BOSTON -- After falling into a five-run hole in the first inning against the Tigers, the Red Sox failed to convert scoring opportunities to mount a comeback and complete the series sweep, falling to Detroit, 7-2, on Thursday night at Fenway Park.
Jalen Beeks struggled on the mound in his first career start, allowing four hits, one walk and a home run in the first inning to put the Red Sox in a 5-0 hole they would not recover from.
Blake Swihart, who made his catching debut in the loss, caught Beeks when he played at Triple-A Pawtucket. He said he lamented waiting to get Beeks' off-speed pitches more involved in the mix.
"I haven't seen him in a few months," Swihart said. "So I was just trying to go out there and remember what I could remember with him with his fastball, cutter and play it off with that."
Beeks took a fastball-heavy approach to the first inning, but his pitches were too high, allowing the Tigers the opportunity to hammer hits early.
"In Pawtucket, I was pretty fastball-heavy, but I usually execute my fastball location better in the first inning," Beeks said. "But I was just missing pitches in the first."
Andrew Benintendi responded to the Tigers' big inning immediately, blasting his first career leadoff home run over the bullpen to narrow the deficit to 5-1. It was Benintendi's 11th home run of the season, and his fourth in the past five games.
"Obviously, not ideal," Beeks said. "But you've just got to learn from it, and that's what I'm going to do."
That's what he did as soon as the second inning. Despite faltering in the first inning, Beeks, Boston's No. 15 prospect according to MLB Pipeline, grew more comfortable as the game progressed, allowing three hits, one run and two walks over his last three innings.
"I think spin rate and his fastball will play at this level, but you have to mix it up, you have to slow them down a little bit so the fastball plays up in the zone," Red Sox manager Alex Cora said. "Right away it did, with [JaCoby] Jones and even with [Nicholas] Castellanos. That ball obviously here is a double, but there were some pitches you could see that they were able to get to those pitches ... because we weren't using off-speed pitches earlier. We didn't show it to them. As soon as he starts showing it ... then the swings weren't as aggressive as in the first inning."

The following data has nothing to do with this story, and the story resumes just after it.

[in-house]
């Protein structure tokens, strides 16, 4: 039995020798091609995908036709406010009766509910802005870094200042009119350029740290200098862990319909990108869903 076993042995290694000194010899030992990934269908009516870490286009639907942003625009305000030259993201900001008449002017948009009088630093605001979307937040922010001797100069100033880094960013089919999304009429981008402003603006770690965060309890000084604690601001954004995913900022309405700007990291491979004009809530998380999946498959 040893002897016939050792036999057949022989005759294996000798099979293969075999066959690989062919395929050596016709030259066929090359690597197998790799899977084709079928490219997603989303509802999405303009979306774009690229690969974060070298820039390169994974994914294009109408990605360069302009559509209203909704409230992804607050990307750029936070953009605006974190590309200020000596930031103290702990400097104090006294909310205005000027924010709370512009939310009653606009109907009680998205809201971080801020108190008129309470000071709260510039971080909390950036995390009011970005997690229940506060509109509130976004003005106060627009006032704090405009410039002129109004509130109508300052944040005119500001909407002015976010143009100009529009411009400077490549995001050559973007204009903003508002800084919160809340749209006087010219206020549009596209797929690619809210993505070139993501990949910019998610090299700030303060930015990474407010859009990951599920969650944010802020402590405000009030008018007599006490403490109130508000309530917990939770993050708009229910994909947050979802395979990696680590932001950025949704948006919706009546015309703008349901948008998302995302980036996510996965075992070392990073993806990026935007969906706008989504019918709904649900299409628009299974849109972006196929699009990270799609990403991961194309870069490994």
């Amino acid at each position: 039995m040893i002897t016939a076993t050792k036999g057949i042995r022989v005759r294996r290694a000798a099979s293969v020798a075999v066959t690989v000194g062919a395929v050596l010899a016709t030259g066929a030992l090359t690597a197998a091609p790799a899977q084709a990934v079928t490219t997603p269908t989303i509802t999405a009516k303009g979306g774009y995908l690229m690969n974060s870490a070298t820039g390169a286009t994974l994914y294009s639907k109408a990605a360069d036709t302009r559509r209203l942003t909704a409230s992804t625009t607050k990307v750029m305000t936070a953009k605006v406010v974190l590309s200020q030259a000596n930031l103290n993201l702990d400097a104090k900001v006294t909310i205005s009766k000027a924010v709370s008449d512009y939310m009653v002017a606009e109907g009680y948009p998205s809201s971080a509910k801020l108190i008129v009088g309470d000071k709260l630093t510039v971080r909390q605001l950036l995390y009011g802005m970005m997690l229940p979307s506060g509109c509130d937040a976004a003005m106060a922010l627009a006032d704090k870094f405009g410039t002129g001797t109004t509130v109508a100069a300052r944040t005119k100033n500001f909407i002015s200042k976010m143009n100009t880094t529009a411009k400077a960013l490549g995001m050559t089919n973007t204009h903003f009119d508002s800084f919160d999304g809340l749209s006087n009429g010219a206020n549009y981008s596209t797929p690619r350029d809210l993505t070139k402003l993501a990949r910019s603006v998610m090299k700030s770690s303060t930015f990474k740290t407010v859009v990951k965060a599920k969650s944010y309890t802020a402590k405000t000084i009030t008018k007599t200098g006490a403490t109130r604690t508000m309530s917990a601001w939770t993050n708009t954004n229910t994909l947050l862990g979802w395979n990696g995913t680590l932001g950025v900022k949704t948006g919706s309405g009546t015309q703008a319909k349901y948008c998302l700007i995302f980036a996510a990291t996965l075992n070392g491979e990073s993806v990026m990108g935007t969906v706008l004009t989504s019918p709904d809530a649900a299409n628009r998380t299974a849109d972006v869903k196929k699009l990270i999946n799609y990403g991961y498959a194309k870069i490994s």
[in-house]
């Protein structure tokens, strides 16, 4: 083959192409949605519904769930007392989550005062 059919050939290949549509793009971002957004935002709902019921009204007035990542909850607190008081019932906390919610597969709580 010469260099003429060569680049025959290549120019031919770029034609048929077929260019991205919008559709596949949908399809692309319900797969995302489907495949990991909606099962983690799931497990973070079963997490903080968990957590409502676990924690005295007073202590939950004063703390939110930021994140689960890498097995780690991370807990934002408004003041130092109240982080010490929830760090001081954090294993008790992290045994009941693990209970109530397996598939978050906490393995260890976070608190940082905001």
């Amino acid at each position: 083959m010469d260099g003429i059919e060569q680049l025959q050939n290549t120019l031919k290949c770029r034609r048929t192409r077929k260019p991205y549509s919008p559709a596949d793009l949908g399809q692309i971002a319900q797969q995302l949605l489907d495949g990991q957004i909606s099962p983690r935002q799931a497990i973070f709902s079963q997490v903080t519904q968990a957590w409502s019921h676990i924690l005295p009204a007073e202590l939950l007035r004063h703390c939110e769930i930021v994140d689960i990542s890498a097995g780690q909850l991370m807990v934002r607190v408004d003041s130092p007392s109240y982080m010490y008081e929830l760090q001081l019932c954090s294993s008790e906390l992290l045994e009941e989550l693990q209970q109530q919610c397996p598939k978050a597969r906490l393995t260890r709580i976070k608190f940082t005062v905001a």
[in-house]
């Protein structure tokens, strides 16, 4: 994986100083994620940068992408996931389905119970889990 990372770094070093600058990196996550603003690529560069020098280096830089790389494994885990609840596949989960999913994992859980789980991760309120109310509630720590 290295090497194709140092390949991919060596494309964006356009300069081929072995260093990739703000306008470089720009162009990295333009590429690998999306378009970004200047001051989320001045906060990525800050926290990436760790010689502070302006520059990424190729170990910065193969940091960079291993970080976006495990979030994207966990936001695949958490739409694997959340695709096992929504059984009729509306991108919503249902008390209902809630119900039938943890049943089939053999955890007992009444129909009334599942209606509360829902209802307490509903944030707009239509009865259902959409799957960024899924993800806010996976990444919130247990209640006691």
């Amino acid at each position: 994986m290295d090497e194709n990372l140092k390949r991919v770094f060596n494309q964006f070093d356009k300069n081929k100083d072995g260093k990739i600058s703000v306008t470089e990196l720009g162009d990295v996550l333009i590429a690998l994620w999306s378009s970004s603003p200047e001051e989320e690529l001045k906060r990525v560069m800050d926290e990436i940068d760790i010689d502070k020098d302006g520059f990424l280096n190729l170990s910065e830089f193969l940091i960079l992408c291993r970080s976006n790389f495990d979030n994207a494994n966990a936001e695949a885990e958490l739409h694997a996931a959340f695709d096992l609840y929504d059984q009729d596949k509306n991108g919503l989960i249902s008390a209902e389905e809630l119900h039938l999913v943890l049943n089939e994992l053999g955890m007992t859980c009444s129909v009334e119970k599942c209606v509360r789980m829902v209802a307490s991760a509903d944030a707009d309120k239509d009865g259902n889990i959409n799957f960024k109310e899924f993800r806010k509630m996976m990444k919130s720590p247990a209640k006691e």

Beeks said he spoke with the coaches about mixing up his pitches more -- turning to his curveball and changeup to throw off batters. And as he made those adjustments, he began to have some success on the mound.
He retired five consecutive batters to end his first career start with four strikeouts, seven hits, six runs and three walks in four innings.
Beeks left the Red Sox's clubhouse with an unmarked black cap over his eyes, out of the spotlight as quickly as he entered it. The Red Sox will option Beeks to Pawtucket, but Cora said the start was a valuable learning experience in Beeks' growth as a pitcher.
"It wasn't the start that he wanted, or we wanted from him," Cora said. "I think it's going to help him out. for him to keep developing at this level, we've been talking throughout the season, it's very important to mix up your pitches and he learned that in the first inning and after that, he was OK, so like I told him, he competed. After that first inning, he kept going, he kept attacking and he made some adjustments, so we're proud of the way he competed today."
Relievers Christopher Johnson and Hector Velazquez held the Tigers to one run over the final five innings. But the Red Sox still could not connect, despite stringing together two hits in the eighth inning.
Red Sox slugger J.D. Martinez didn't play the final two innings due to discomfort in his back. Martinez exited Sunday's game in Houston with back spasms and started the next game. Cora said the discomfort was not as severe this time.
"He felt a little bit tight and at the point of the game, though I felt we still had a shot, one swing away to get back into the game, stay away from him and hopefully he'll be back tomorrow," Cora said. "Not as bad as in Houston but still, I kind of I felt like it was a smart move tonight."
MOMENTS THAT MATTERED
Double play costs Red Sox scoring opportunity: With the bases loaded and red-hot Benintendi at the plate in the bottom of the second inning, it looked like the Red Sox had a chance to close the 5-1 gap with the Tigers. But Benintendi grounded to shortstop Jose Iglesias, who quickly converted the double play. The Red Sox stranded nine on base in the game.
The five-run first inning marked the most runs the Red Sox have allowed in the opening frame since a five-run first against the Brewers on May 9, 2017. It also marked the third time this season Boston allowed five or more runs in a single inning.
HE SAID IT
"I felt good back there, you know, blocking, receiving everything. There's always some fine-tuning stuff to do, and the more I work on it, the more I get out there, the better it's going to be." -- Swihart, on his catching debut
Chris Sale will take the mound on Friday to face his former team, the White Sox, where he spent seven seasons. He was 74-50 with a 3.00 ERA in 228 career appearances with the White Sox. Sale enters the matchup 5-3 with a 3.00 ERA and .98 WHIP. Against the White Sox last year, Sale struck out nine but departed after five innings, nine hits and six runs. The White Sox will counter with Dylan Covey (1-1, 2.82). First pitch is set for 7:10 p.m. ET.